There is really only one thing I need to tell you about Day 2 of Camp Obama. Why just one thing? Because it tells you everything you need to know: today's session opened with the St. Crispin's Day speech from Henry V:

McCain is ahead in the polls. Phonebank if you can, folks.

Saturday, September 06, 2008

Camp Obama - Day 1

I am tired, my friends. Tired, tired, tired. But it's an exhaustion that's wrapped in exhilaration and buttoned up in a coat made out of hope. And pretty butterflies.


See? THAT'S how tired I am! I am talking nonsense. There was one moment today, though, when I did not talk nonsense. And that's the one moment I will tell you about before I lay my head on my pillow for the night.

This morning I, along with 125 or so other camp attendees, spent a chunk of time in breakout groups thinking about what the campaign calls our "stories of self." At first I was surprised when my group's facilitator leaned over and whispered that he hoped I didn't mind, but he'd told the organizers that I had a compelling story. They were going to call me up to the podium to share it.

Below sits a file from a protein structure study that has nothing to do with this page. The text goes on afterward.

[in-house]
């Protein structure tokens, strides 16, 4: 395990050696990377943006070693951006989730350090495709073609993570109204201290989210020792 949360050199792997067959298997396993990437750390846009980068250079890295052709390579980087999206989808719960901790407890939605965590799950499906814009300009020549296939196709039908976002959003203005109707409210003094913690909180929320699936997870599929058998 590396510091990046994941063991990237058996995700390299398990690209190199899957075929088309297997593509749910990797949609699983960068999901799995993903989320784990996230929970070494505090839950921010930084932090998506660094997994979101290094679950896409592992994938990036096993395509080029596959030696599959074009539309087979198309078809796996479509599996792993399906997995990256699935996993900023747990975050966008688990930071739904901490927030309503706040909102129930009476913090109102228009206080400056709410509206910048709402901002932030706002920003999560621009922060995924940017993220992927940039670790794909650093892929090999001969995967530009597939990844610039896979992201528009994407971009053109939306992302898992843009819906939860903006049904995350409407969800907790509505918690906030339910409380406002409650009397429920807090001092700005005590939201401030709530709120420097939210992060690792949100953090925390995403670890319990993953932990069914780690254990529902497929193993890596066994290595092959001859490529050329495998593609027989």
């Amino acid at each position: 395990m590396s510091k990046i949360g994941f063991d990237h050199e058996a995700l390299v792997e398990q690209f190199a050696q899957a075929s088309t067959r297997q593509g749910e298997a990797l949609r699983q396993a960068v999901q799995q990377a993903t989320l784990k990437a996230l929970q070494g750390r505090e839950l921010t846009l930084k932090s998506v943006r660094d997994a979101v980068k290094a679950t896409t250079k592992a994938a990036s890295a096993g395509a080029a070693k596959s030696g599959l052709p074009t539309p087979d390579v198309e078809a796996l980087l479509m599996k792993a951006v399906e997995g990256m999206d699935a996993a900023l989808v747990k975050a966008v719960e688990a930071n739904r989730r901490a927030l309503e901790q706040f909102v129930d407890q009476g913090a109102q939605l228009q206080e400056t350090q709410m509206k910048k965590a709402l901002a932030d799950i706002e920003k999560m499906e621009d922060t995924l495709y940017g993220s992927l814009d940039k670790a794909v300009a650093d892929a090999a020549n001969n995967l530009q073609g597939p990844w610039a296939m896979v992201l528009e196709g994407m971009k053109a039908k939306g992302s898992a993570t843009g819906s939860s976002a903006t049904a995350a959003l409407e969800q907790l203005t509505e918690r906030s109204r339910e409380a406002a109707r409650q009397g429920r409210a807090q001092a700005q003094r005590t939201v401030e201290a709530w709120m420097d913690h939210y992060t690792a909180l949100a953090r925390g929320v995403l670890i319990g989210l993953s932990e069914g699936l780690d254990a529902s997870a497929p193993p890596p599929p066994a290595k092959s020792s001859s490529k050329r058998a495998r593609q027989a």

I must interject here and mention that the spousal unit and I were out late last night in Berkeley thoroughly enjoying the show that Dave Matthews Band gave at The Greek. There were 8,000 people in the theatre, and 7,998 were heavily partaking in tiny, self-rolled cigarettes filled with some very fragrant herb. Your Nesting Ground Mistress was not among them. However, despite the fact that I showered this morning, I still arrived at Camp Obama smelling like a complete stoner. To make matters worse, Lea had awoken me at 5 am. I was functioning on about 4 hours of sleep, and I'm pretty sured I looked like it.

Now, back to our story....

After a few minutes, I was less surprised that my story was picked. I am a writer, after all. It would have been surprising if I couldn't craft a decent personal narrative about the events that led to my engagement with this presidential campaign. Okay, I thought. I can do this. I can stand up in front of this group of strangers and "share."

Just then, Kamala Harris walked into the room. Do you know who she is? She is the District Attorney of San Francisco. She is beautiful and brilliant in every way. Here is a picture that fails to capture even HALF of said beauty and brilliance:

Ms. Harris was introduced to rapturous applause. She spoke skillfully for the next ten minutes as cameras flashed and people basked in the glow of what can only be called The Kamala Factor. And then, she was gone. Like Cinderella at midnight, leaving a trail of broken hearts—both male and female, straight, gay, married, and single—in her wake. I'm sure you can guess what happened next.